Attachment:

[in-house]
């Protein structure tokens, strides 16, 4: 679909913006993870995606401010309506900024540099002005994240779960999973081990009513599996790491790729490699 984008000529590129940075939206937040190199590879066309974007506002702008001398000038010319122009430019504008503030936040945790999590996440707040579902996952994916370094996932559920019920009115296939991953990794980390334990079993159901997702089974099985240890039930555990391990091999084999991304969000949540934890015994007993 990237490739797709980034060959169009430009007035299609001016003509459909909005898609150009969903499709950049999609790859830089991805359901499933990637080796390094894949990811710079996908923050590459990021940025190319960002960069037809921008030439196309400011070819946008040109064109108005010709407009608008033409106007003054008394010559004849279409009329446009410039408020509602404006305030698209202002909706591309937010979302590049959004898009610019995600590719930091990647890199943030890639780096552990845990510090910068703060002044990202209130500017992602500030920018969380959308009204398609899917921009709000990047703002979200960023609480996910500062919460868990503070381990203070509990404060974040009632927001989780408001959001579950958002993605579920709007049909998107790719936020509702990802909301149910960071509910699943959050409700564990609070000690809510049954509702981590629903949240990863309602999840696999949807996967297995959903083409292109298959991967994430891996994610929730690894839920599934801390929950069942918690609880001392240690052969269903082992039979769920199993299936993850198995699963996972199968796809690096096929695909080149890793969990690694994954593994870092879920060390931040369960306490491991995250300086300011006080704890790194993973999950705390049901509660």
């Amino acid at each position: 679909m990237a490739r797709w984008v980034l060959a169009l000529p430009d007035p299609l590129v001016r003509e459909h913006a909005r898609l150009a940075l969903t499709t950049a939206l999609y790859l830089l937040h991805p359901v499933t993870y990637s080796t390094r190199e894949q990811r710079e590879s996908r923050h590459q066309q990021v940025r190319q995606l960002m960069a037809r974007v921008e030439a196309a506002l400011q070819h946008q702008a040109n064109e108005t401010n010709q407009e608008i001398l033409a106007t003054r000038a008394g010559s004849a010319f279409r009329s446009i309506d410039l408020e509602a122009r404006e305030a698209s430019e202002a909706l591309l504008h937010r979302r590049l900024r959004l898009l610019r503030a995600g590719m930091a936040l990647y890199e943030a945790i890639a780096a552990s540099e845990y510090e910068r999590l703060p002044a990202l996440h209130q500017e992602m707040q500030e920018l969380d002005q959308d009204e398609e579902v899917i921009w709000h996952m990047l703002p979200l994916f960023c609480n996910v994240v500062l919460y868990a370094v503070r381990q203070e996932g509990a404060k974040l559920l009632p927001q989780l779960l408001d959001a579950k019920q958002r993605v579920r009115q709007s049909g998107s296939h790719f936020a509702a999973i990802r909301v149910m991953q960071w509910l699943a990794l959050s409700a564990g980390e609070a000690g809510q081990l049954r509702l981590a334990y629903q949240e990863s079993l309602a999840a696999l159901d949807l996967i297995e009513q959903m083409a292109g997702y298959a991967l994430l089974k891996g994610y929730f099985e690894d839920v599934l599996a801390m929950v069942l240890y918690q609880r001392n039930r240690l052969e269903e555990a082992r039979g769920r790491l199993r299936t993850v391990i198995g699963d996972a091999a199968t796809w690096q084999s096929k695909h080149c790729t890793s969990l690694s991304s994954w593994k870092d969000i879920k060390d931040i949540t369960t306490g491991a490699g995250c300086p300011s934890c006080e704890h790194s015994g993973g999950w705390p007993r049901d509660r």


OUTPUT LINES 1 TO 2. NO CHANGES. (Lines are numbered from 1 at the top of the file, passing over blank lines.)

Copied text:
[in-house]
């Protein structure tokens, strides 16, 4: 679909913006993870995606401010309506900024540099002005994240779960999973081990009513599996790491790729490699 984008000529590129940075939206937040190199590879066309974007506002702008001398000038010319122009430019504008503030936040945790999590996440707040579902996952994916370094996932559920019920009115296939991953990794980390334990079993159901997702089974099985240890039930555990391990091999084999991304969000949540934890015994007993 990237490739797709980034060959169009430009007035299609001016003509459909909005898609150009969903499709950049999609790859830089991805359901499933990637080796390094894949990811710079996908923050590459990021940025190319960002960069037809921008030439196309400011070819946008040109064109108005010709407009608008033409106007003054008394010559004849279409009329446009410039408020509602404006305030698209202002909706591309937010979302590049959004898009610019995600590719930091990647890199943030890639780096552990845990510090910068703060002044990202209130500017992602500030920018969380959308009204398609899917921009709000990047703002979200960023609480996910500062919460868990503070381990203070509990404060974040009632927001989780408001959001579950958002993605579920709007049909998107790719936020509702990802909301149910960071509910699943959050409700564990609070000690809510049954509702981590629903949240990863309602999840696999949807996967297995959903083409292109298959991967994430891996994610929730690894839920599934801390929950069942918690609880001392240690052969269903082992039979769920199993299936993850198995699963996972199968796809690096096929695909080149890793969990690694994954593994870092879920060390931040369960306490491991995250300086300011006080704890790194993973999950705390049901509660």